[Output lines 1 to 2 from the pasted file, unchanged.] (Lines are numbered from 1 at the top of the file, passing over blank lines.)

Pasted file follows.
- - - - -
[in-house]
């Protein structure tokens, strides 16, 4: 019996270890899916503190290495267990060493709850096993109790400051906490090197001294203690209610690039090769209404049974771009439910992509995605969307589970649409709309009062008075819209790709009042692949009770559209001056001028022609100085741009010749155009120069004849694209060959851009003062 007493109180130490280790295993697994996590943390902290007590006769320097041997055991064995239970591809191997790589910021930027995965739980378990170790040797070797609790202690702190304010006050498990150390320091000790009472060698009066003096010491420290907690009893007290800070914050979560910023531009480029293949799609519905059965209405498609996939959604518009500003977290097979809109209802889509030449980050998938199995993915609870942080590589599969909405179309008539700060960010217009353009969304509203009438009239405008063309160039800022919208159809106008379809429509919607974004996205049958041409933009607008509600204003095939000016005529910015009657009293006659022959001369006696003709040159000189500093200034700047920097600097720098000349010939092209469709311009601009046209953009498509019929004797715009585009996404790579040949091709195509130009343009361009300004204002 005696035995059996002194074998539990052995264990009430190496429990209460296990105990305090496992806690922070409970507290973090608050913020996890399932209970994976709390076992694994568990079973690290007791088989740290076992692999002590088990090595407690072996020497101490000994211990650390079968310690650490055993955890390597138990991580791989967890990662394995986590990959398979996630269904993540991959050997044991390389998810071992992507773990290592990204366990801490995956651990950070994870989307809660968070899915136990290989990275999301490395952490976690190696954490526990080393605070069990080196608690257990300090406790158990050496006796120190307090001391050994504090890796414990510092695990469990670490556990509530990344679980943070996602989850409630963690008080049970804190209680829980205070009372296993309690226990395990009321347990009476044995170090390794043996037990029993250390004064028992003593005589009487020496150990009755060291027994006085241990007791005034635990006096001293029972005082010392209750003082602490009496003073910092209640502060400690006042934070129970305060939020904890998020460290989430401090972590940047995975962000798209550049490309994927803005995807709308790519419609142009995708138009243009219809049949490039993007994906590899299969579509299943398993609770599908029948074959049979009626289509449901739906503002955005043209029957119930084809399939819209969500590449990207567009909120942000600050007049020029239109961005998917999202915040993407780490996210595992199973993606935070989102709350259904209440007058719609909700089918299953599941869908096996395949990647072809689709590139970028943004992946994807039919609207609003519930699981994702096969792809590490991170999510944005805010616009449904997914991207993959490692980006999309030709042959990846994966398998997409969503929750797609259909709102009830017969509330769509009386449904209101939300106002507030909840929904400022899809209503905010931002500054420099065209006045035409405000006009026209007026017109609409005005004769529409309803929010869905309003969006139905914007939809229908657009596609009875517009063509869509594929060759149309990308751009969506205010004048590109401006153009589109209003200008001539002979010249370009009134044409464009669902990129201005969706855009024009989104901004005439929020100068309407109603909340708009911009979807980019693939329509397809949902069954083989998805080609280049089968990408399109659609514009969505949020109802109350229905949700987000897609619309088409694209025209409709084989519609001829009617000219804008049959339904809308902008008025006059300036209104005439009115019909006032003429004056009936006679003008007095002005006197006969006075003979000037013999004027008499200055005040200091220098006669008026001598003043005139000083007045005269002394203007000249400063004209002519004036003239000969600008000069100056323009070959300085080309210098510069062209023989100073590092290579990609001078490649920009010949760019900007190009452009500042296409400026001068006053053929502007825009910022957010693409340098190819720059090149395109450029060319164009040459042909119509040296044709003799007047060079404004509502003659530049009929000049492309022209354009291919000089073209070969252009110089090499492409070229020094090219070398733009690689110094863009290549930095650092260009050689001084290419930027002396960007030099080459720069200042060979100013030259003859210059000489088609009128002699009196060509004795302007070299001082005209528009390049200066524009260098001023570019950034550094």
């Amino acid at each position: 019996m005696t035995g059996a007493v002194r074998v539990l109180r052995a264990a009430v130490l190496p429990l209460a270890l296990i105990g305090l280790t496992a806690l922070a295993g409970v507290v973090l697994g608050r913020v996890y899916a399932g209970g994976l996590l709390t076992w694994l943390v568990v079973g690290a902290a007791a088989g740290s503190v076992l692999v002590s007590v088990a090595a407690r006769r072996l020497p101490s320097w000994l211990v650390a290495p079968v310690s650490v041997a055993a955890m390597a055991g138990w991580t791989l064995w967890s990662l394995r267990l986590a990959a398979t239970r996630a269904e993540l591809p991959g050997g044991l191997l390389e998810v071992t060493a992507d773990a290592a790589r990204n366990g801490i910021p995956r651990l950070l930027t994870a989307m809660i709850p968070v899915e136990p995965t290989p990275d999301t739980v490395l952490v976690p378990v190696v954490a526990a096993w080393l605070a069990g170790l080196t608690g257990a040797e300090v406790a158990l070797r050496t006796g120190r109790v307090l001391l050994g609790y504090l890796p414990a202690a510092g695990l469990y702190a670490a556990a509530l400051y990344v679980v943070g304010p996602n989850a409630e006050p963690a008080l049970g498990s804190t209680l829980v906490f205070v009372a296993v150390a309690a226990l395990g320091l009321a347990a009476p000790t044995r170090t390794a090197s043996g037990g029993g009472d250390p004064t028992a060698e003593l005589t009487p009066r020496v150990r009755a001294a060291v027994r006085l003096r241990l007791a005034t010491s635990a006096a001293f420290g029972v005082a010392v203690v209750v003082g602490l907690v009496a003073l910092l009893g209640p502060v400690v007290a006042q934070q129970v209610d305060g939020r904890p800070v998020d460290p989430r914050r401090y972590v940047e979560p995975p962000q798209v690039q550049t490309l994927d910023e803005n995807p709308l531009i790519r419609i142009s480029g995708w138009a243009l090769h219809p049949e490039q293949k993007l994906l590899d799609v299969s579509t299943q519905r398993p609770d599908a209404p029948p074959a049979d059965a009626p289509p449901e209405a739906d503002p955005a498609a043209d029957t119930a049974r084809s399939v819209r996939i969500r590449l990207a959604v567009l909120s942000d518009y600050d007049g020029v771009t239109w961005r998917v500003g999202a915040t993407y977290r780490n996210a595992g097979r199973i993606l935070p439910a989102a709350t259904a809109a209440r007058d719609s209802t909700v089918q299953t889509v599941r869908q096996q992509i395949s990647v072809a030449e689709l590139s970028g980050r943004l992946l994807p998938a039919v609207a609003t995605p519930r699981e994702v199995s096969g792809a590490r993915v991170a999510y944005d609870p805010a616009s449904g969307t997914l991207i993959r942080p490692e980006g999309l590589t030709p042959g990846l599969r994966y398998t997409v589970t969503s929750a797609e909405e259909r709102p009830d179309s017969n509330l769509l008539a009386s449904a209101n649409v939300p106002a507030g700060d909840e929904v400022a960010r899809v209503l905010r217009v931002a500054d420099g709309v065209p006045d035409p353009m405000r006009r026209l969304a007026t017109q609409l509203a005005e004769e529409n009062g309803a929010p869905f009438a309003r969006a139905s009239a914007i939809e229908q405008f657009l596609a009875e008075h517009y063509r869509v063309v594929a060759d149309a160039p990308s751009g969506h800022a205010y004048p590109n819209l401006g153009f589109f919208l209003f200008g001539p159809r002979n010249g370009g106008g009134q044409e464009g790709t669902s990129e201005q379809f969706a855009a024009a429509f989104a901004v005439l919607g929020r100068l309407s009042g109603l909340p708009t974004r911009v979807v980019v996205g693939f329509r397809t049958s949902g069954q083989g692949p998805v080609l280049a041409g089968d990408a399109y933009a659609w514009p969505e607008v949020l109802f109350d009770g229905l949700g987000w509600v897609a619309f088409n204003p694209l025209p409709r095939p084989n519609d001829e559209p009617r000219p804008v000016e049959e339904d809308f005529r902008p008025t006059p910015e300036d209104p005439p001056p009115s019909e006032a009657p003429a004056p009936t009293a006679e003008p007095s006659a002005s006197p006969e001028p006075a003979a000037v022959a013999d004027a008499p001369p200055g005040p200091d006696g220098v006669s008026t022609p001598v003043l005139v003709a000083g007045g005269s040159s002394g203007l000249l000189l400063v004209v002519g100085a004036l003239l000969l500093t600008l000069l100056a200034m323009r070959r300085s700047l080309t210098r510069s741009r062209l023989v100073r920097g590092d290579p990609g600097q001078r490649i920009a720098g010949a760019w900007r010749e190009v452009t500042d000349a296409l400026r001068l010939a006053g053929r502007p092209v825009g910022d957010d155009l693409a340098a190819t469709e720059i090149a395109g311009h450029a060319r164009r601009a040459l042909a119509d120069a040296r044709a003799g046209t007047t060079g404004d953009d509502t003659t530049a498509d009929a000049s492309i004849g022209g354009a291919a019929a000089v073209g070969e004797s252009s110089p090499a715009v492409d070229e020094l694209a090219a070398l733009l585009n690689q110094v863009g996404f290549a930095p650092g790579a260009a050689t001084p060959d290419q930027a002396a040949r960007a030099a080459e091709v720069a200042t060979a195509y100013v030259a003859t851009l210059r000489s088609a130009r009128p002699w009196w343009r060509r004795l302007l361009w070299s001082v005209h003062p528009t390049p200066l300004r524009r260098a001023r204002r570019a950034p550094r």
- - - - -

[in-house]
């Protein structure tokens, strides 16, 4: 019996270890899916503190290495267990060493709850096993109790400051906490090197001294203690209610690039090769209404049974771009439910992509995605969307589970649409709309009062008075819209790709009042692949009770559209001056001028022609100085741009010749155009120069004849694209060959851009003062 007493109180130490280790295993697994996590943390902290007590006769320097041997055991064995239970591809191997790589910021930027995965739980378990170790040797070797609790202690702190304010006050498990150390320091000790009472060698009066003096010491420290907690009893007290800070914050979560910023531009480029293949799609519905059965209405498609996939959604518009500003977290097979809109209802889509030449980050998938199995993915609870942080590589599969909405179309008539700060960010217009353009969304509203009438009239405008063309160039800022919208159809106008379809429509919607974004996205049958041409933009607008509600204003095939000016005529910015009657009293006659022959001369006696003709040159000189500093200034700047920097600097720098000349010939092209469709311009601009046209953009498509019929004797715009585009996404790579040949091709195509130009343009361009300004204002 005696035995059996002194074998539990052995264990009430190496429990209460296990105990305090496992806690922070409970507290973090608050913020996890399932209970994976709390076992694994568990079973690290007791088989740290076992692999002590088990090595407690072996020497101490000994211990650390079968310690650490055993955890390597138990991580791989967890990662394995986590990959398979996630269904993540991959050997044991390389998810071992992507773990290592990204366990801490995956651990950070994870989307809660968070899915136990290989990275999301490395952490976690190696954490526990080393605070069990080196608690257990300090406790158990050496006796120190307090001391050994504090890796414990510092695990469990670490556990509530990344679980943070996602989850409630963690008080049970804190209680829980205070009372296993309690226990395990009321347990009476044995170090390794043996037990029993250390004064028992003593005589009487020496150990009755060291027994006085241990007791005034635990006096001293029972005082010392209750003082602490009496003073910092209640502060400690006042934070129970305060939020904890998020460290989430401090972590940047995975962000798209550049490309994927803005995807709308790519419609142009995708138009243009219809049949490039993007994906590899299969579509299943398993609770599908029948074959049979009626289509449901739906503002955005043209029957119930084809399939819209969500590449990207567009909120942000600050007049020029239109961005998917999202915040993407780490996210595992199973993606935070989102709350259904209440007058719609909700089918299953599941869908096996395949990647072809689709590139970028943004992946994807039919609207609003519930699981994702096969792809590490991170999510944005805010616009449904997914991207993959490692980006999309030709042959990846994966398998997409969503929750797609259909709102009830017969509330769509009386449904209101939300106002507030909840929904400022899809209503905010931002500054420099065209006045035409405000006009026209007026017109609409005005004769529409309803929010869905309003969006139905914007939809229908657009596609009875517009063509869509594929060759149309990308751009969506205010004048590109401006153009589109209003200008001539002979010249370009009134044409464009669902990129201005969706855009024009989104901004005439929020100068309407109603909340708009911009979807980019693939329509397809949902069954083989998805080609280049089968990408399109659609514009969505949020109802109350229905949700987000897609619309088409694209025209409709084989519609001829009617000219804008049959339904809308902008008025006059300036209104005439009115019909006032003429004056009936006679003008007095002005006197006969006075003979000037013999004027008499200055005040200091220098006669008026001598003043005139000083007045005269002394203007000249400063004209002519004036003239000969600008000069100056323009070959300085080309210098510069062209023989100073590092290579990609001078490649920009010949760019900007190009452009500042296409400026001068006053053929502007825009910022957010693409340098190819720059090149395109450029060319164009040459042909119509040296044709003799007047060079404004509502003659530049009929000049492309022209354009291919000089073209070969252009110089090499492409070229020094090219070398733009690689110094863009290549930095650092260009050689001084290419930027002396960007030099080459720069200042060979100013030259003859210059000489088609009128002699009196060509004795302007070299001082005209528009390049200066524009260098001023570019950034550094």